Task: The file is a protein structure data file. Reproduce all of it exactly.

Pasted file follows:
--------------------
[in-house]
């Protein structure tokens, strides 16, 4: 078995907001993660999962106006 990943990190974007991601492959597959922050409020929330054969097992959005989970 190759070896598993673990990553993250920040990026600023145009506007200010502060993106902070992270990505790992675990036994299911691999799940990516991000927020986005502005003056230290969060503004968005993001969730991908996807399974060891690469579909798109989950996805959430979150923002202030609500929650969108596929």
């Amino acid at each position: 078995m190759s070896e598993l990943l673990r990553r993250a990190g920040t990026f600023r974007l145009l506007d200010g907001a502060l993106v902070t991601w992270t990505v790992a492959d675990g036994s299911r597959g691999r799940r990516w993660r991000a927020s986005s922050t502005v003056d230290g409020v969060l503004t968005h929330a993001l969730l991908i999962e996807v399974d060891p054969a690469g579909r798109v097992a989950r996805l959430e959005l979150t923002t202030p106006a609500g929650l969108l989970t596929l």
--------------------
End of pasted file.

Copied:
[in-house]
């Protein structure tokens, strides 16, 4: 078995907001993660999962106006 990943990190974007991601492959597959922050409020929330054969097992959005989970 190759070896598993673990990553993250920040990026600023145009506007200010502060993106902070992270990505790992675990036994299911691999799940990516991000927020986005502005003056230290969060503004968005993001969730991908996807399974060891690469579909798109989950996805959430979150923002202030609500929650969108596929």
């Amino acid at each position: 078995m190759s070896e598993l990943l673990r990553r993250a990190g920040t990026f600023r974007l145009l506007d200010g907001a502060l993106v902070t991601w992270t990505v790992a492959d675990g036994s299911r597959g691999r799940r990516w993660r991000a927020s986005s922050t502005v003056d230290g409020v969060l503004t968005h929330a993001l969730l991908i999962e996807v399974d060891p054969a690469g579909r798109v097992a989950r996805l959430e959005l979150t923002t202030p106006a609500g929650l969108l989970t596929l």